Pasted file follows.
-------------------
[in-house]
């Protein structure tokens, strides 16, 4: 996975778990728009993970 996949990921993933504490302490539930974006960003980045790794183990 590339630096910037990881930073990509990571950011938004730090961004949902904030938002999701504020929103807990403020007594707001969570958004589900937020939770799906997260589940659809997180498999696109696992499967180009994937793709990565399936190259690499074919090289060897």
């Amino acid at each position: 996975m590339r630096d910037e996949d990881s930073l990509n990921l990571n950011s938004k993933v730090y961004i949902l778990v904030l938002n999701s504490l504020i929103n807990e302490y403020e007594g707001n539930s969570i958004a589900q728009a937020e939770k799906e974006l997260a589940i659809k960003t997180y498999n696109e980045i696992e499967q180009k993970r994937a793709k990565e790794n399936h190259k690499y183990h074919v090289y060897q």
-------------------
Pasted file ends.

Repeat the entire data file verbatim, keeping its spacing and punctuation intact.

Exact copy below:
[in-house]
């Protein structure tokens, strides 16, 4: 996975778990728009993970 996949990921993933504490302490539930974006960003980045790794183990 590339630096910037990881930073990509990571950011938004730090961004949902904030938002999701504020929103807990403020007594707001969570958004589900937020939770799906997260589940659809997180498999696109696992499967180009994937793709990565399936190259690499074919090289060897």
């Amino acid at each position: 996975m590339r630096d910037e996949d990881s930073l990509n990921l990571n950011s938004k993933v730090y961004i949902l778990v904030l938002n999701s504490l504020i929103n807990e302490y403020e007594g707001n539930s969570i958004a589900q728009a937020e939770k799906e974006l997260a589940i659809k960003t997180y498999n696109e980045i696992e499967q180009k993970r994937a793709k990565e790794n399936h190259k690499y183990h074919v090289y060897q």